1999 544.1 N/a 17.1 N/a 3.1%

Source: Analytiqa / Company

Factory Gate Pricing (FGP) is largely being driven by UK retailers as they attempt to drive costs out of their supply chains. Through taking responsibility for primary transportation, retailers aim to reduce the incidence of trucks running empty. Tesco is driving FGP in the UK, contacting a large number of suppliers to introduce the practice. As of March 2004, Tescos volumes moving through factory gate pricing stood at approximately 66.0% after having negotiated FGP contracts with more than 1,000 suppliers.

The contract distribution, or logistics, industry has been growing rapidly due to the growth in outsourcing. It is a prime driver of growth within the third-party logistics industry and is the reason why leading logistics companies have grown rapidly from national medium-sized warehousing and distribution providers into global multi-service professional companies. The UK is at the forefront of this trend, with other countries in Europe developing rapidly.

The cost of fuel is a major issue for the road haulage and logistics industry in the UK. For an average truck fleet of 80 vehicles, each time 1p is put on diesel prices, annual costs rise by approximately 37,000.

For an industry that is already running on thin margins, the additional burden of higher fuel prices could see some companies go out of business. Whilst some observers have stated that these costs should simply be passed onto the customer, competition is tight in the UK logistics industry and customers will switch to a larger transport provider that can benefit from economies of scale. This would compound the current trend within the logistics industry of the smaller provider losing out to their larger competitors.

The UK logistics industry is a mature market, with similarly matched logistics providers offering essentially the same services at broadly comparable prices. It becomes increasingly difficult to provide additional services to differentiate from the competition. Key differentiators include:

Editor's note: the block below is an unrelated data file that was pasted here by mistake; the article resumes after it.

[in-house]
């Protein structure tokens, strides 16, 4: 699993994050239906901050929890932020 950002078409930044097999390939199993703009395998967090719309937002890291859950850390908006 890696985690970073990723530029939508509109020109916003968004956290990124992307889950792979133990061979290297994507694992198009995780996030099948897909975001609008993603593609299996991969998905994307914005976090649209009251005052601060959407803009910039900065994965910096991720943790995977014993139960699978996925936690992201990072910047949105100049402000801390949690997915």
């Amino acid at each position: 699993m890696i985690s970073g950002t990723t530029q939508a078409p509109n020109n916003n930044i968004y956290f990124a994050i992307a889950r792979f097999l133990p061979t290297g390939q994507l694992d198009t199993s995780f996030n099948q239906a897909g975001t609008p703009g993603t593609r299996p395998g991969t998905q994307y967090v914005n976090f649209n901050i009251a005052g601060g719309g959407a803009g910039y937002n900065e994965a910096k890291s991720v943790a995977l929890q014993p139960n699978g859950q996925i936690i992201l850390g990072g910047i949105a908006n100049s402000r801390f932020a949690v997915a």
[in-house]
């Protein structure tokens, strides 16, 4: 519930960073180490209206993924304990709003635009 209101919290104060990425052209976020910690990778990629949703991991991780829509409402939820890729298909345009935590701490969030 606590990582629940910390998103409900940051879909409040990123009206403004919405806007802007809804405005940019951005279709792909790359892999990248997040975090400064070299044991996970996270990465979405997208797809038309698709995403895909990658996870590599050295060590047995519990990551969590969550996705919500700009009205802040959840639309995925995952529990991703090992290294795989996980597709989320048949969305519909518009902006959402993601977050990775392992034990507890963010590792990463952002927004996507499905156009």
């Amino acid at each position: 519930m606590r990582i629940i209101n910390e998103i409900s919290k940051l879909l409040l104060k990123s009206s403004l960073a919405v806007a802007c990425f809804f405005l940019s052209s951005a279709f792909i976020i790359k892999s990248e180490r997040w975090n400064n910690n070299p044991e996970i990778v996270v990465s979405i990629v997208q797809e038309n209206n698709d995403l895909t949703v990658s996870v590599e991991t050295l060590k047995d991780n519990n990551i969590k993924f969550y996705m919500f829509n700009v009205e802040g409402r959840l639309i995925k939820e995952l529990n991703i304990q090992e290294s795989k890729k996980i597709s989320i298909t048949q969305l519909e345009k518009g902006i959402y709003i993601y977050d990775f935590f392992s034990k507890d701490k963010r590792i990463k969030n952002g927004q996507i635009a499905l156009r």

Ability to offer extended supply chain services on a geographic basis;

The ability recruit, train and retain high calibre staff;

The ability to manage change within an organisation;

The ability to provide skilled systems expertise;

The ability to draw on international best-practice experience;

Innovative solutions, a can-do attitude, culture and commercial acumen;

Value-added services and continual service improvement;

Customer service;

End-to-end supply chain capability;

Creative solution design;

Comprehensive sector knowledge.

Leading the UK Contract Logistics Market

As part of Analytiqas exclusive survey, Analytiqa asked more than 50 logistics companies to assess their peers. The question Irrespective of sales / turnover, which of your peers do you believe is the UK market leader? provided a conclusive response. Exel is considered to be the clear market leader in UK contract logistics.

Sample survey quotes taken from a variety of respondents:
Exel [due to its] size, sector spread, capabilities. They are clear market leader, as illustrated in three-year growth in turnover and EBIT.
Exel, because of their huge infrastructure.
Exel The size and scope of operations allow Exel to offer a complete end-to-end supply chain solution whether through global partners or internal resource. With continuing moves to global sourcing from major retailers and manufacturers this capability is proving a winning formula.
Exel is clearly the leader given its scale, geographic coverage, sector focus and broad range of solutions from freight forwarding and contract logistics all the way to complex end-to-end supply chain management.